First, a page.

A haven for shipbuilders
A place of encircling rivers and canals, Pirojpur's Nesarabad upazila is nestled along the banks of the Sandha River. It's a deltaic landscape that has proven a natural haven for shipbuilders. Every day, at an ever-growing number of shipyards, Nesarabad bustles with activity as new ships, small and large, are brought to life.
“In villages from Shohagdal to Sutiakathi, right across the Nesarabad area there are at least 25 shipyards,” says Md Salek, a shipbuilding businessman with around 30 years experience. “Shipbuilding has been an industry here for a long time but in the last five years or so it has really flourished.”
“There used to be a handful of dockyards building small vessels,” says local shipyard owner Md Mohiuddin, “Now large ships are also constructed here.”
Around 10 types of vessels, from iron trawlers to cargo boats, are currently built there, varying in length from 30 to 250 feet. Aside from a rich endowment of navigable waterways, Nesarabad shipbuilders also benefit from favourable labour costs.
“Labour is cheaper here than in other parts of the country,” says shipyard employee Md Abul Kalam. “It's a factor that has helped attract more than 100 businesspeople to choose this area as their base.”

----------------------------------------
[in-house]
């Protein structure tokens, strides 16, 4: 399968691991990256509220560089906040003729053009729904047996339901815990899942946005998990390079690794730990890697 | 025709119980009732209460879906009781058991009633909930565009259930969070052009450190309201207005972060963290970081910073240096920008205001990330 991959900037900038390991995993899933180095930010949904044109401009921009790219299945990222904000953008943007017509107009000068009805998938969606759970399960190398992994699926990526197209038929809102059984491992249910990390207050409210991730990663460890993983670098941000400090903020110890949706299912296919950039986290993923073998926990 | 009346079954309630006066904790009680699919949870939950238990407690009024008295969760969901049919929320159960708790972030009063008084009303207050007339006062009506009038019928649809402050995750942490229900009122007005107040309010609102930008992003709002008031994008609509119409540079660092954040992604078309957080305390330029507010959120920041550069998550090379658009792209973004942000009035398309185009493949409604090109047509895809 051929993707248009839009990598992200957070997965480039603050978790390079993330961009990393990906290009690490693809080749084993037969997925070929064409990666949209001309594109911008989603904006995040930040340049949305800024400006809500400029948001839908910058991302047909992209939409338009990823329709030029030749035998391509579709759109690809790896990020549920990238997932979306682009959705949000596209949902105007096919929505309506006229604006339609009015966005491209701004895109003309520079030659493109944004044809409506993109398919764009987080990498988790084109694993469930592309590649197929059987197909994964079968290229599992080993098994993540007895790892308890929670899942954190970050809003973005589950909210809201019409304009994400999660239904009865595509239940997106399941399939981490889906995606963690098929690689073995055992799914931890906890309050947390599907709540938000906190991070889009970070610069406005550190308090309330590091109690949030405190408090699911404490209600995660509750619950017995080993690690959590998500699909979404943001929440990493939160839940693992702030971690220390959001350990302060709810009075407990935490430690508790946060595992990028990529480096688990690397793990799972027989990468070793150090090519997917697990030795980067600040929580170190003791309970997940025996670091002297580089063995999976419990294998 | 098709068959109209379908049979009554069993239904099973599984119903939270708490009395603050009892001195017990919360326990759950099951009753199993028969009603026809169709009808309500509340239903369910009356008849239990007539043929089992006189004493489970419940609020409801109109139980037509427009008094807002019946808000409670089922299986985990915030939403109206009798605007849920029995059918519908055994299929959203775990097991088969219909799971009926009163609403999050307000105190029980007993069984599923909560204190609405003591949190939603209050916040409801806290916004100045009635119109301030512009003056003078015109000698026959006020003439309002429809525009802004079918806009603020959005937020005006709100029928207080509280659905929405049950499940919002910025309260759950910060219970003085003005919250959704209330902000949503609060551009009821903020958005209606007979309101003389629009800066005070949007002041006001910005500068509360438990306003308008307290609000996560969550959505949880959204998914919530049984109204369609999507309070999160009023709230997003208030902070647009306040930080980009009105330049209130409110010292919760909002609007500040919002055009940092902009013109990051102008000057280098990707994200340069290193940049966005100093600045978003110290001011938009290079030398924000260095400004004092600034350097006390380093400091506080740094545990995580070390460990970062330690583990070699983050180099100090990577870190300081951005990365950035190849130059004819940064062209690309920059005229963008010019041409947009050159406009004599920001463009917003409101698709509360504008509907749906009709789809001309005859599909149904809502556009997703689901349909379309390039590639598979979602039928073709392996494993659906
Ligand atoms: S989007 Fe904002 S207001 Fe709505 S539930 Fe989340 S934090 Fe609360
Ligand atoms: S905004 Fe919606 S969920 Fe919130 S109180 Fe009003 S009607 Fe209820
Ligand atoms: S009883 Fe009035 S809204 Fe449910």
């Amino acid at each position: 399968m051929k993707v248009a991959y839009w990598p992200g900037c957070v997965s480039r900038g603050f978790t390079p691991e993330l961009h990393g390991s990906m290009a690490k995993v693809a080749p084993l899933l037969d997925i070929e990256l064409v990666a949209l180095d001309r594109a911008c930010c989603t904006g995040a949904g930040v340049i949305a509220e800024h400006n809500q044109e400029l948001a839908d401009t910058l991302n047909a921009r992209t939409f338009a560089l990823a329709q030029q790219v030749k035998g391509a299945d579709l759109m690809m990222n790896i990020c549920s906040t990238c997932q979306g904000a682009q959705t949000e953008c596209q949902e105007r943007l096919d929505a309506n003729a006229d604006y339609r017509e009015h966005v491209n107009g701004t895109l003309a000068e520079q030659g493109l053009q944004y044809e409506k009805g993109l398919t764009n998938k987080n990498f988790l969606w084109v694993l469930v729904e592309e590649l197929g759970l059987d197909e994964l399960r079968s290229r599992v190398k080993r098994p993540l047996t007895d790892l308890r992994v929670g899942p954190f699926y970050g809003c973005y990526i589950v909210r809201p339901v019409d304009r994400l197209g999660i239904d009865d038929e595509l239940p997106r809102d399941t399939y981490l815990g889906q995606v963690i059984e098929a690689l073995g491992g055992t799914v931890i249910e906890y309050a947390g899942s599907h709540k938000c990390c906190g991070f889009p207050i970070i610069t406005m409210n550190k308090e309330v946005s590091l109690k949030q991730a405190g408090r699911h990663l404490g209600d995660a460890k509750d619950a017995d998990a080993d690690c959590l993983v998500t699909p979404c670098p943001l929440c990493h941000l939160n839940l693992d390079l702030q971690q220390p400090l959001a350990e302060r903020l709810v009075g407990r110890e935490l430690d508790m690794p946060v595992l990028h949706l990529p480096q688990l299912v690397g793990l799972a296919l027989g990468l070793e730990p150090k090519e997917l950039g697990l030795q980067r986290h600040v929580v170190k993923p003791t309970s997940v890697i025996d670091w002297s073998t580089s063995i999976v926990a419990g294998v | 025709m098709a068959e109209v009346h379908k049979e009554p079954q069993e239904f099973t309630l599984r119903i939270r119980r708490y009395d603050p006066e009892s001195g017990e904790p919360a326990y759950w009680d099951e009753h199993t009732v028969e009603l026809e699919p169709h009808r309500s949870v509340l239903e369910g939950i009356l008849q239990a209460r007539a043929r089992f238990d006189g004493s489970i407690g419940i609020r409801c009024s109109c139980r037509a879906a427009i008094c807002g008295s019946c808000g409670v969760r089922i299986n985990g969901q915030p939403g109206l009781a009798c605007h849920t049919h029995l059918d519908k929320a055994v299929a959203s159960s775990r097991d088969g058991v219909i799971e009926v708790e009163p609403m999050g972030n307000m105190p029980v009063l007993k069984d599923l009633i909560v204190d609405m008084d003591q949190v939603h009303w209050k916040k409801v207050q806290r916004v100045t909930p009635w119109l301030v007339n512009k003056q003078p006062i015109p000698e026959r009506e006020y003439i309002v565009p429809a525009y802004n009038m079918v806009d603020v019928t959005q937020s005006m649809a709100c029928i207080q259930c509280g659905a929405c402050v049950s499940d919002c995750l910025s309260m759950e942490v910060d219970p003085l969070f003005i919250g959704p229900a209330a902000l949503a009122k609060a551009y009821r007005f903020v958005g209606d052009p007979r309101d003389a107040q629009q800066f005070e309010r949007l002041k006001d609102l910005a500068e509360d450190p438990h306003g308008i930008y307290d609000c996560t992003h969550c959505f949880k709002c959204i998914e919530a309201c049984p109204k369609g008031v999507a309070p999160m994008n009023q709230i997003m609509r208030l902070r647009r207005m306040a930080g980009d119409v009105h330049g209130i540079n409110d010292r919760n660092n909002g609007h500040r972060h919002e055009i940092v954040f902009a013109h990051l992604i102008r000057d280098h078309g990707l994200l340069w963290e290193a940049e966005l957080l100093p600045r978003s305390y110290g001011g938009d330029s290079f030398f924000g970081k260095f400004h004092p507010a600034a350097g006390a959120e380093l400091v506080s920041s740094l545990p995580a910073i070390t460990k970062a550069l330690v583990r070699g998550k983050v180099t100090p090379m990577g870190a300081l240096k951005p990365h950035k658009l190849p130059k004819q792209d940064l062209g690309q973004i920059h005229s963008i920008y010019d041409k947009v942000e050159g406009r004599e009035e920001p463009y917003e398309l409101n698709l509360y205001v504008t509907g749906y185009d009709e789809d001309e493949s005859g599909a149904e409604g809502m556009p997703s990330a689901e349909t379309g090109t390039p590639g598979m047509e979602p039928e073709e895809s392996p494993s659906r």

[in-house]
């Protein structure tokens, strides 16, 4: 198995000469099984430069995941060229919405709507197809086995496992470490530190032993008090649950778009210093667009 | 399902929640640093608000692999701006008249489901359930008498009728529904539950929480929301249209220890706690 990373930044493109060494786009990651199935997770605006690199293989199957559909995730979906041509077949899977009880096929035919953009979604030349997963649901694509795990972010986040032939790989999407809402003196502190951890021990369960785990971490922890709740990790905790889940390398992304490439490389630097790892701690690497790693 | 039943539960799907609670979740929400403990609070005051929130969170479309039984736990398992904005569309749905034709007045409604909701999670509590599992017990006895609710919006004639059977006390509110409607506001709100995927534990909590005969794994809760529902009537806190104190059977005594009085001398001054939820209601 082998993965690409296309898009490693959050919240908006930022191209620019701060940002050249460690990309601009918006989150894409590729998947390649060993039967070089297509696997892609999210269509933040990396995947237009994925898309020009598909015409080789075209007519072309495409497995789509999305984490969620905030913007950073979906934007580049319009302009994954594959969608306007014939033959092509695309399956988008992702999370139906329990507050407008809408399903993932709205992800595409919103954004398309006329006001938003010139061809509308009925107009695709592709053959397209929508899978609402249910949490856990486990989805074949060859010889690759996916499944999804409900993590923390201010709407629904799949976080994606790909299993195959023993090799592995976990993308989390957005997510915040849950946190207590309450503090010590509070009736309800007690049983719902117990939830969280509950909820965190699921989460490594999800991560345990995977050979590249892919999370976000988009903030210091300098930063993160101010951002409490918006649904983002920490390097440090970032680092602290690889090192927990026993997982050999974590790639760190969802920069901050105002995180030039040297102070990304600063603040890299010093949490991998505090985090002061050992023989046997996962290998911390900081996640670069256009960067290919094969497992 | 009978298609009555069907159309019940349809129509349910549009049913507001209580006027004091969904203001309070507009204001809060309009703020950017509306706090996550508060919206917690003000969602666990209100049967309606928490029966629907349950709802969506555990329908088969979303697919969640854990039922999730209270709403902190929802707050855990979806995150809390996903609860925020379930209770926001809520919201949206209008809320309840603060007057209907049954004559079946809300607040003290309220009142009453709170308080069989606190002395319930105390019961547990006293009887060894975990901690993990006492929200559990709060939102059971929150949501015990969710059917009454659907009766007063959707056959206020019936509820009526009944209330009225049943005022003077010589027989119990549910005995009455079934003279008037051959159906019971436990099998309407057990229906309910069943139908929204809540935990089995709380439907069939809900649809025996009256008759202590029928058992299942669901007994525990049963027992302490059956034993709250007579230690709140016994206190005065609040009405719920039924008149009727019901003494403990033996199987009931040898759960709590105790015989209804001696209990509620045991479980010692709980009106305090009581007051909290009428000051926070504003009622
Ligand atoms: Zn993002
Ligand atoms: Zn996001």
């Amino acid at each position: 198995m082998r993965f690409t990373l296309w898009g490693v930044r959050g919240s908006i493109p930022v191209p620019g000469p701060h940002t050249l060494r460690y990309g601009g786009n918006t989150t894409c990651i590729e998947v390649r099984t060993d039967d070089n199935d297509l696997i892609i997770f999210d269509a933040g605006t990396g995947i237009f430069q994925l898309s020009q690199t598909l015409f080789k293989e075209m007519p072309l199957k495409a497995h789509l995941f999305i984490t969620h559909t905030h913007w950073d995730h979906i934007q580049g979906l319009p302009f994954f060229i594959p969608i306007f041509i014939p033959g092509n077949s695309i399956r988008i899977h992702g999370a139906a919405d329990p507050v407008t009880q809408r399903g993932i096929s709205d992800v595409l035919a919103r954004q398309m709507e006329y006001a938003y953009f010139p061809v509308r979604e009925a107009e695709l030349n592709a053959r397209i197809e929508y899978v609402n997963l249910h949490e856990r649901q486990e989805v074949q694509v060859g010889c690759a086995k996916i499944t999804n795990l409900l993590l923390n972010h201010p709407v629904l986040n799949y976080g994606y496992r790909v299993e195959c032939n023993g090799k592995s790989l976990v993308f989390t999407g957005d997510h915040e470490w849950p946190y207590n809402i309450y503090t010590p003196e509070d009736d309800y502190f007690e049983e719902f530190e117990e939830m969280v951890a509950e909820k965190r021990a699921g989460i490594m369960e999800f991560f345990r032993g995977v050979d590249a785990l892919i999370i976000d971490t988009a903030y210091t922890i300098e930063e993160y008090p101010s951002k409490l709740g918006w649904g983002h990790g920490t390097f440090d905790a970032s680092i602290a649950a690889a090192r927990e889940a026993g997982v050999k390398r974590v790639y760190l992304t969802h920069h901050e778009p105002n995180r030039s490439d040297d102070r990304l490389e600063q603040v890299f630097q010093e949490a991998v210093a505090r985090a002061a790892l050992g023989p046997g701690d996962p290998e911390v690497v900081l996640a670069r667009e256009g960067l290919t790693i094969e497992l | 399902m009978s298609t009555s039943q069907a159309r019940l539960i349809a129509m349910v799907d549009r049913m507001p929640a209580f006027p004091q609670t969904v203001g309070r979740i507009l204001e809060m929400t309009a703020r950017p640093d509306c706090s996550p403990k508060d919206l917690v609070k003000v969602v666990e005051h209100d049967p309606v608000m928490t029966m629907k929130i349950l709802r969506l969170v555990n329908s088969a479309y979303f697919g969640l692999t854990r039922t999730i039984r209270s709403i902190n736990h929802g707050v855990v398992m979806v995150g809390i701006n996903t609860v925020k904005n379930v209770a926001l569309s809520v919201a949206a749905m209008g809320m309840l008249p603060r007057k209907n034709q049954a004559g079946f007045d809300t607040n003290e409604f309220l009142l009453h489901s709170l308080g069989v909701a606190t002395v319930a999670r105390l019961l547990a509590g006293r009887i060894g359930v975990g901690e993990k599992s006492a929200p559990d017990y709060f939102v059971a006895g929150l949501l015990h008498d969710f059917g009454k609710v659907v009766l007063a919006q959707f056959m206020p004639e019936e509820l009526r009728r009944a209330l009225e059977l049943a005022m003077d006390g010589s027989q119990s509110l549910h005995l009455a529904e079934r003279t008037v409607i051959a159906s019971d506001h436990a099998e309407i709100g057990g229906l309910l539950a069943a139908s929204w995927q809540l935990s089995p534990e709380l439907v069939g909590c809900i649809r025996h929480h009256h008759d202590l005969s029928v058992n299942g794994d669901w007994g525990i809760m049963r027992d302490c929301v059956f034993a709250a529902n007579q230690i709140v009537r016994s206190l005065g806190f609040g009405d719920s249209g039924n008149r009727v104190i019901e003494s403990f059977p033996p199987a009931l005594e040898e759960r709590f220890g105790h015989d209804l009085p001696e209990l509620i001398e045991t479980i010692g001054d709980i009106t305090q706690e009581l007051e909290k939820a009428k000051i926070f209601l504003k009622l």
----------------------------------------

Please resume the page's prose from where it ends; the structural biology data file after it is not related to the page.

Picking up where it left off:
“We earn Tk 40 per hour,” says Raihan Sardar, a worker at the same shipyard. “Around 3,000 workers are employed in the Nesarabad shipbuilding industry.”
To construct an average ship, five categories of labourers are involved, including welders, grinding and fitting specialists and painters. It takes an average of 10 months for a new vessel to be complete, with older ships also repaired and refurbished at the dockyards.
“I have brought my vessel to Nesarabad for repairs,” says Sheikh Sagar Ahmed from Gopalganj, “Labour and other costs are more reasonable in this area.”
“Customers are drawn to this upazila from across the district, from Barisal, Barguna and Patuakhali, even from Dhaka,” notes boatbuilding entrepreneur Abdur Rashid. “Costs are lower here.”
Construction contractor Masum Billah says his business is based on orders for boats. “Ship owners contract repairs and new vessels with us in advance,” he says. “We will hire some dockyards on the Sandha River's bank or an adjacent canal in order to have the work completed. Depending on the vessel's size, the customer will have to pay up to Tk 500 per day in rent for dockyard space.”
Yet despite Nesarabad's flourishing trade, there are no certified engineers working at the riverfront. “We work from experience,” says one engine fitter, Md Shamsul Haque. “I have been doing this for 30 years. I don't have any formal training on shipbuilding.”
Having been established in an ad hoc fashion, most of the area's shipyards are not well equipped. Some shipbuilder businessmen wish that the government would invest in key facilities to encourage Nesarabad's shipbuilding industry to flourish further.